The door slid open; Jon glanced up, expecting to see a group of green-coated medtechs here to take the now-napping Rei off for another set of tests, but instead, he saw DJ Croft, in shorts, T-shirt, sandals and shoulder holster, his hands unbandaged. He looked tired, but cheerful, and carried a festive, colorful bunch of flowers in a glass vase which he set carefully on Rei's bedside table, taking pains not to make any noise.

Then he turned and offered Jon a gesture kind of like a salute, raising two fingers of his left hand to touch the brim of the hat he wasn't wearing, before going to his corner chair and seating himself as before, shoulders against the inside of one arm and knees hanging over the other, facing the bed.

This time, though, he opened up his backpack, fixed his light to the wall, and then, instead of getting out a book, he drew a pad of paper from his pack, propping it against his knees. Then he flipped open a flat plastic case, selected a pencil from within it, and began plying it against the paper. For half an hour or so, DJ focused intently on the paper and what he was doing to it with the pencil, glancing up now and again but mostly keeping his eyes trained on the surface before him. Periodically he would run the pencil's tip into a portable electric sharpener for a second or so, to keep the point on.

Jon kept reading, but glanced up every now and then, usually at moments when the scratching of pencil on paper paused for a moment; DJ never noticed or never cared that he was being watched. At length, he slowed, then stopped altogether; with a long look at Rei and another at the paper, he nodded as if satisfied, folded the cover of the sketchpad shut, and put it and the pencil set back in his pack, then fished out a new book.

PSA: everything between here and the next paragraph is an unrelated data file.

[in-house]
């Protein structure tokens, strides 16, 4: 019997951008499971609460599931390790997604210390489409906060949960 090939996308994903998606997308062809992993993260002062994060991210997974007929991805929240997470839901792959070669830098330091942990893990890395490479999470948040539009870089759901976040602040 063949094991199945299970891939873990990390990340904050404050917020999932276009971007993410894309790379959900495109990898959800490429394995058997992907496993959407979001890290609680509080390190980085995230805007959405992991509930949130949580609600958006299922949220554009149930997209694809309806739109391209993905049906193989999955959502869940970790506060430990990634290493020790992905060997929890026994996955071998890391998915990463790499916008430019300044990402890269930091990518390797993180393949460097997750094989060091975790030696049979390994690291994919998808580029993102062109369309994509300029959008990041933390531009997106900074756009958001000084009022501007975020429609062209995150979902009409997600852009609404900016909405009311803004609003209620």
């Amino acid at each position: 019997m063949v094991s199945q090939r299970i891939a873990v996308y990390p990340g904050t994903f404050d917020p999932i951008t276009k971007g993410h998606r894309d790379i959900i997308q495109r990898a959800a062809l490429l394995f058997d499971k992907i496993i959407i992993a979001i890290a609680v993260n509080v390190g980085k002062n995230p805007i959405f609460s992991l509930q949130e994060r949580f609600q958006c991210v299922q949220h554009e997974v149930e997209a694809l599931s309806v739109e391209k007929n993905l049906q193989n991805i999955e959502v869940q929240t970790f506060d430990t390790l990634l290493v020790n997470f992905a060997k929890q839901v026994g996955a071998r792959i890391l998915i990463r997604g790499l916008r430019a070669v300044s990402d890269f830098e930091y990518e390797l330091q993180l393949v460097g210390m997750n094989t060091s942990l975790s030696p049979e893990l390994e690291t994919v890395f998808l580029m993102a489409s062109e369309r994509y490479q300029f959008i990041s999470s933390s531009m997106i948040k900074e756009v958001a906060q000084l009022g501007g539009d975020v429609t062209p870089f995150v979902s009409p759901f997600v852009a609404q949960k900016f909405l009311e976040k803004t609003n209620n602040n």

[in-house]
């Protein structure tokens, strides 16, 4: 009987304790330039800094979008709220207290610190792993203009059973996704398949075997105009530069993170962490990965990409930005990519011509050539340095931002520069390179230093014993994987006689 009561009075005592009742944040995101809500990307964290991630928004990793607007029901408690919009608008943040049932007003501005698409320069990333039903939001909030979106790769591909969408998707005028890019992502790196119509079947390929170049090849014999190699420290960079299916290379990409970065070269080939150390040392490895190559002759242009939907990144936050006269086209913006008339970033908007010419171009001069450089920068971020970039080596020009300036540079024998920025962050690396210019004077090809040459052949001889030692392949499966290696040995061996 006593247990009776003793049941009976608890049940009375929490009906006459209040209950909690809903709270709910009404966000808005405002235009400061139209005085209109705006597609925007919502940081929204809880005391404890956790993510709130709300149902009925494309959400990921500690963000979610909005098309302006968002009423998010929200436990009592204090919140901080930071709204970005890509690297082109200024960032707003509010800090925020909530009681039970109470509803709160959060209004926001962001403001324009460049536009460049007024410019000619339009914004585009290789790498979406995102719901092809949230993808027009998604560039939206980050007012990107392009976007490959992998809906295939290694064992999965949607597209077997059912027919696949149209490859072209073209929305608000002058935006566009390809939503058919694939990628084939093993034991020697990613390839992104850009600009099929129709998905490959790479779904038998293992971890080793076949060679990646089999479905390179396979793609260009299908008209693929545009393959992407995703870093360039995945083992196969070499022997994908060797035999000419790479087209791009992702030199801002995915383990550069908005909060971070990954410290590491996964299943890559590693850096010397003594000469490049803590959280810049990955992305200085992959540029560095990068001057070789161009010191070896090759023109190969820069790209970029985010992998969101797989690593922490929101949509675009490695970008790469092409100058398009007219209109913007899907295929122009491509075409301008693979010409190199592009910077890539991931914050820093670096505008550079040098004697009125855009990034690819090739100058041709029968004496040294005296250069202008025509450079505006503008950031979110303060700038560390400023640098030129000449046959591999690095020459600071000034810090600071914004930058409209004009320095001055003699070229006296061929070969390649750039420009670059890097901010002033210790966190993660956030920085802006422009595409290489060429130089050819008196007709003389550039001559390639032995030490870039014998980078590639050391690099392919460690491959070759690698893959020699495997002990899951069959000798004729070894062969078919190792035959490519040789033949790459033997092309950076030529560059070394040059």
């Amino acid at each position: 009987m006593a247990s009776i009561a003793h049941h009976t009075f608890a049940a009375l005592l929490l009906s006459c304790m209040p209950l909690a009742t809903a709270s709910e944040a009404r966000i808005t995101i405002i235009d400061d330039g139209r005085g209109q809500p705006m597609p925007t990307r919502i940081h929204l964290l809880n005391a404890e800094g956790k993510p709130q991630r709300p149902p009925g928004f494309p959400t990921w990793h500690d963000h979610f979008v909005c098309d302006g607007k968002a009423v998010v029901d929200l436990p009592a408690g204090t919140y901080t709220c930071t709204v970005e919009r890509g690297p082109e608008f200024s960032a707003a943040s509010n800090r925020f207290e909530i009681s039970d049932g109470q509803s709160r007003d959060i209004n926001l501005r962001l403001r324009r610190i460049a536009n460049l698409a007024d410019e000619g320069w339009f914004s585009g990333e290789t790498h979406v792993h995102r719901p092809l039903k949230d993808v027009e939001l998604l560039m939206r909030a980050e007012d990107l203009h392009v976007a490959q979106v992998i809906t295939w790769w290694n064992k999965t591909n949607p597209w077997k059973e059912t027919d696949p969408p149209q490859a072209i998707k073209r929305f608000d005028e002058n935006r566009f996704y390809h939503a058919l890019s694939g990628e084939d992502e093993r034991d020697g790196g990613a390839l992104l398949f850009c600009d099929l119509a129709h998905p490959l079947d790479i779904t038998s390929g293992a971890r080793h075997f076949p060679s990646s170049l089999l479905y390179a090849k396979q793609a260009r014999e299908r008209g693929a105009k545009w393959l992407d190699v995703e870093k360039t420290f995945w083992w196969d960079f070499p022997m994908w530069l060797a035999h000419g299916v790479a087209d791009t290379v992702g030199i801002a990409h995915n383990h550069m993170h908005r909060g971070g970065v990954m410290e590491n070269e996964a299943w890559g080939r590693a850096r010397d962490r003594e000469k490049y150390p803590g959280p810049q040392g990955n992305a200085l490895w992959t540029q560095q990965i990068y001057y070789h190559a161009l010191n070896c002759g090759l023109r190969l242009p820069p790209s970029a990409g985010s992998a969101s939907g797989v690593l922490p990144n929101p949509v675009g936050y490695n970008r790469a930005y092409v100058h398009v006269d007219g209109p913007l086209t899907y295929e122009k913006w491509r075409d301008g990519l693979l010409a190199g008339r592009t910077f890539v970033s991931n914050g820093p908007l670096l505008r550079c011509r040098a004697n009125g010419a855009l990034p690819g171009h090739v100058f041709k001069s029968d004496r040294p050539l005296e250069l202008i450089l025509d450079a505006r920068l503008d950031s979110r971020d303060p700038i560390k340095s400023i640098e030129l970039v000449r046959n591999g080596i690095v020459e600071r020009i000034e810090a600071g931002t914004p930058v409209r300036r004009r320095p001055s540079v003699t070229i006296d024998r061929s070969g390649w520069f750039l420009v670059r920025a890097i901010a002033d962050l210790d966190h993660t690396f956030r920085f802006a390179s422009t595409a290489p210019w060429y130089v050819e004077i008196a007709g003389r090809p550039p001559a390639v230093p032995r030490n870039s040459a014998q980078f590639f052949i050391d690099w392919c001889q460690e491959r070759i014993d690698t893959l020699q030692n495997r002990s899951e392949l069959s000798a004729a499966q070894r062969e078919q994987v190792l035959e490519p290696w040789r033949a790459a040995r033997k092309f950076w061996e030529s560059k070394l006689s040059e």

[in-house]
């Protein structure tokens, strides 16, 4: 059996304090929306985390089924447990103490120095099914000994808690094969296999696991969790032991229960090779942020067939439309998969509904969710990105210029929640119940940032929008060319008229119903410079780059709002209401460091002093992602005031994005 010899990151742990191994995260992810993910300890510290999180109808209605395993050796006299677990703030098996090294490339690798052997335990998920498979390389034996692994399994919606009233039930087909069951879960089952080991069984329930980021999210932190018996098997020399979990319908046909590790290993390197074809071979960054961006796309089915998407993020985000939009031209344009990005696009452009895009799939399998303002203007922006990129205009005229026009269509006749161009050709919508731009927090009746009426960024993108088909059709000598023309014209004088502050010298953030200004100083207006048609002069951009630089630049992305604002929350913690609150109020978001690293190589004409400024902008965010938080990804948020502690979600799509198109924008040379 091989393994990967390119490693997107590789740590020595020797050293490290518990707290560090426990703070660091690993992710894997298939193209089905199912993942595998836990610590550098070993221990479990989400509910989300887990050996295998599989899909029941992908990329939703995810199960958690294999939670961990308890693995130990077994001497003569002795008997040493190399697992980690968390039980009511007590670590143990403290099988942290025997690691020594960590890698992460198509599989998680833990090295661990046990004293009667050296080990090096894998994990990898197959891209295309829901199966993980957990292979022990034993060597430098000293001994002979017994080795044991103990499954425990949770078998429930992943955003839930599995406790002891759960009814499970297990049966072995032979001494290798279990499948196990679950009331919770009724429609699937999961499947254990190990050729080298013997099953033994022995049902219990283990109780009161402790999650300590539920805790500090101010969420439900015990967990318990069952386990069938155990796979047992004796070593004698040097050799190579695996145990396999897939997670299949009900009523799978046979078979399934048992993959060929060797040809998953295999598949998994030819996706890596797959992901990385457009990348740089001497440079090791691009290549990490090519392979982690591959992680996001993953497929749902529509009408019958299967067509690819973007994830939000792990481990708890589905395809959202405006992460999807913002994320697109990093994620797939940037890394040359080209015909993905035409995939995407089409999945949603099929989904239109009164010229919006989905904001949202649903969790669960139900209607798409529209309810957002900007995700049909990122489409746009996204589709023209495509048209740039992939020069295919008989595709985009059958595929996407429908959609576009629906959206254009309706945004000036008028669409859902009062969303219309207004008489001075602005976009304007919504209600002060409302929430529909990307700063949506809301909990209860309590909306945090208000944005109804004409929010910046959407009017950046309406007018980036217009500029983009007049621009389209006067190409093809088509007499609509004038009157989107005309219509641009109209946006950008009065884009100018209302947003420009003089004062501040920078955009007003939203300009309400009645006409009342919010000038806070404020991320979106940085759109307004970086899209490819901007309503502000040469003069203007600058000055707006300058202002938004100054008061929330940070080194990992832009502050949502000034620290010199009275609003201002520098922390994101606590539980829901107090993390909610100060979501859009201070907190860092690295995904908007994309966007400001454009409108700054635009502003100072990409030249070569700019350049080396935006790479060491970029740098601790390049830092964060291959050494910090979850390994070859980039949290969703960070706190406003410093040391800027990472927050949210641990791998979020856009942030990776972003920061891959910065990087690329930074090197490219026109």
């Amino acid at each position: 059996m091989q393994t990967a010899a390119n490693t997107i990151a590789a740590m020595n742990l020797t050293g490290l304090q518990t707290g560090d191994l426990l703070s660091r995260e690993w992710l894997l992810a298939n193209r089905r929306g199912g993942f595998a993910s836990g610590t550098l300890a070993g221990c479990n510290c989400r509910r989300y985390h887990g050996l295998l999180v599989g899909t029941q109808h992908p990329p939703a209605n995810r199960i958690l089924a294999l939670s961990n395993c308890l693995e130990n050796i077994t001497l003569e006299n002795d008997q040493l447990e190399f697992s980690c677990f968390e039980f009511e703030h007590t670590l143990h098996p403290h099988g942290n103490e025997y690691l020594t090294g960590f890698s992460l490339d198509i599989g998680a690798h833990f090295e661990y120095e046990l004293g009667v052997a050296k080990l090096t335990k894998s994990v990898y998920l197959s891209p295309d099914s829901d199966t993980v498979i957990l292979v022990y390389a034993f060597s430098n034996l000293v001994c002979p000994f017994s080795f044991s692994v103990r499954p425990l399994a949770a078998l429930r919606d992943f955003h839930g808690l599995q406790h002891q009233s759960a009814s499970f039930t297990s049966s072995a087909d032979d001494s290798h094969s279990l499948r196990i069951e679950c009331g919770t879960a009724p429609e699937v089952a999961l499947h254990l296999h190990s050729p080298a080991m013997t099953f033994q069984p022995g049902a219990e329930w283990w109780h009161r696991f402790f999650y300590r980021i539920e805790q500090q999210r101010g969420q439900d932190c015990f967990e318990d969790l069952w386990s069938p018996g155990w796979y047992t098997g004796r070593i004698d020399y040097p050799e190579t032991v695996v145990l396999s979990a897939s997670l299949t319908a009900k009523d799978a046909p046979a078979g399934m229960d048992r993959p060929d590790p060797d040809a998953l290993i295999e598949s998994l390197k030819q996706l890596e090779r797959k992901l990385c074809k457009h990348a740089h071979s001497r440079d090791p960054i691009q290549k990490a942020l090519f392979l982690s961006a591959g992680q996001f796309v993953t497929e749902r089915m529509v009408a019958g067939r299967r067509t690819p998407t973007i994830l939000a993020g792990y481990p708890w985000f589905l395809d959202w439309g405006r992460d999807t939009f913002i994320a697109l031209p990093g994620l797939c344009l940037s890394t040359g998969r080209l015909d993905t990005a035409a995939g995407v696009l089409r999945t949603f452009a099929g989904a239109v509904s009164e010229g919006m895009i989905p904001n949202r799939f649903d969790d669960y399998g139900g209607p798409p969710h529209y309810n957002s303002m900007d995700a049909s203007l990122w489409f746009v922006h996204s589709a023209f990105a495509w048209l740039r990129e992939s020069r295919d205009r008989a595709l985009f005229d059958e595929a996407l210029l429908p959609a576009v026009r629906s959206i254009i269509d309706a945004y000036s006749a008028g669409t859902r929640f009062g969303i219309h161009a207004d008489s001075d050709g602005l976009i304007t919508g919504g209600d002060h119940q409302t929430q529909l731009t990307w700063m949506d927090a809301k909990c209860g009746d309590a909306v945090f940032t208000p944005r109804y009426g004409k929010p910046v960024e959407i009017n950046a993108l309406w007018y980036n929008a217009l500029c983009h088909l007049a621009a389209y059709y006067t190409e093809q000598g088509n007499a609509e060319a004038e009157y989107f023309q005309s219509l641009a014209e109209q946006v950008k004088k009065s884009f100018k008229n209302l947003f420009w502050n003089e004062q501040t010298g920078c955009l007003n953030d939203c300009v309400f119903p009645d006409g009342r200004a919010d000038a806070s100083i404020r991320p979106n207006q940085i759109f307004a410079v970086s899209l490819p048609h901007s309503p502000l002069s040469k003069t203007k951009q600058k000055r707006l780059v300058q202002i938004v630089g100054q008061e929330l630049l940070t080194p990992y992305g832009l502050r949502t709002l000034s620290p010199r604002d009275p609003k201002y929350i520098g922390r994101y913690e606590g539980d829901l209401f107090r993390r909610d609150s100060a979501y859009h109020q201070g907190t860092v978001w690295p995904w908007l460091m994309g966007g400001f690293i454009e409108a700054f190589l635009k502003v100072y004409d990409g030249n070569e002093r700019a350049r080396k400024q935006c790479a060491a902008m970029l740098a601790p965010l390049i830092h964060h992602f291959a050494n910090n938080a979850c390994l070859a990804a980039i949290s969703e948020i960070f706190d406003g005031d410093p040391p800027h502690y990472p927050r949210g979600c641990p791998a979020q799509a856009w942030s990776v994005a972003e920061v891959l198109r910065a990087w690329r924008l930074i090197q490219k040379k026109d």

Jon was on the point of asking if DJ would show him what he'd just drawn, but just as he drew the breath to ask, a curious and unwelcome sensation invaded his thoughts: a strange, creeping, alien feeling of dread. In that moment, Jon understood what some of the old-timers at X-COM Alcatraz had meant when they talked about feeling like someone had just walked over their grave.

DJ heard him suck in a sharp breath and looked up to see the taller boy's face go pale, almost as pale as Rei's. Rei herself stirred, then awoke, her good eye sliding open and focusing on Jon.

"Something wrong?"

Jon searched for some way of articulating the feeling, and then it hit him what it had to mean.

"There's another Angel coming," he said.

Under many, perhaps most, circumstances, DJ would have scoffed, but the look on Jon's face was so serious and full of alarm that DJ's instincts told him to believe. DJ always trusted his instincts.

"Well, c'mon, then," he said, dropping the book into his backpack and standing.

"Where?" asked Jon.

"To the control room, of course. Sorry, love," he added to Rei as he passed the bed. "We'll be back."